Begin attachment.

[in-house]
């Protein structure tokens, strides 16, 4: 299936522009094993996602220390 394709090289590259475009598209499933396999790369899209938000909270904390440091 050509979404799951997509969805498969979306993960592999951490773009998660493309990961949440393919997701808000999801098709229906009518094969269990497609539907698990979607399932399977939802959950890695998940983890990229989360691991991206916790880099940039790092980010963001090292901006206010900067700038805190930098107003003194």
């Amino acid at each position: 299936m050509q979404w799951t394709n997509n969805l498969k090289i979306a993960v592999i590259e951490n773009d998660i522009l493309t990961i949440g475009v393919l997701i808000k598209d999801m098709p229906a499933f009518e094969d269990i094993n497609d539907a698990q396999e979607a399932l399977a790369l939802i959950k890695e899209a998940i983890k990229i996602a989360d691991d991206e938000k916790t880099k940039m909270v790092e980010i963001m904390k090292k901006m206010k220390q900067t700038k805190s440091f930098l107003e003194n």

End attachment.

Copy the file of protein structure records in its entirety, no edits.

[in-house]
């Protein structure tokens, strides 16, 4: 299936522009094993996602220390 394709090289590259475009598209499933396999790369899209938000909270904390440091 050509979404799951997509969805498969979306993960592999951490773009998660493309990961949440393919997701808000999801098709229906009518094969269990497609539907698990979607399932399977939802959950890695998940983890990229989360691991991206916790880099940039790092980010963001090292901006206010900067700038805190930098107003003194």
């Amino acid at each position: 299936m050509q979404w799951t394709n997509n969805l498969k090289i979306a993960v592999i590259e951490n773009d998660i522009l493309t990961i949440g475009v393919l997701i808000k598209d999801m098709p229906a499933f009518e094969d269990i094993n497609d539907a698990q396999e979607a399932l399977a790369l939802i959950k890695e899209a998940i983890k990229i996602a989360d691991d991206e938000k916790t880099k940039m909270v790092e980010i963001m904390k090292k901006m206010k220390q900067t700038k805190s440091f930098l107003e003194n």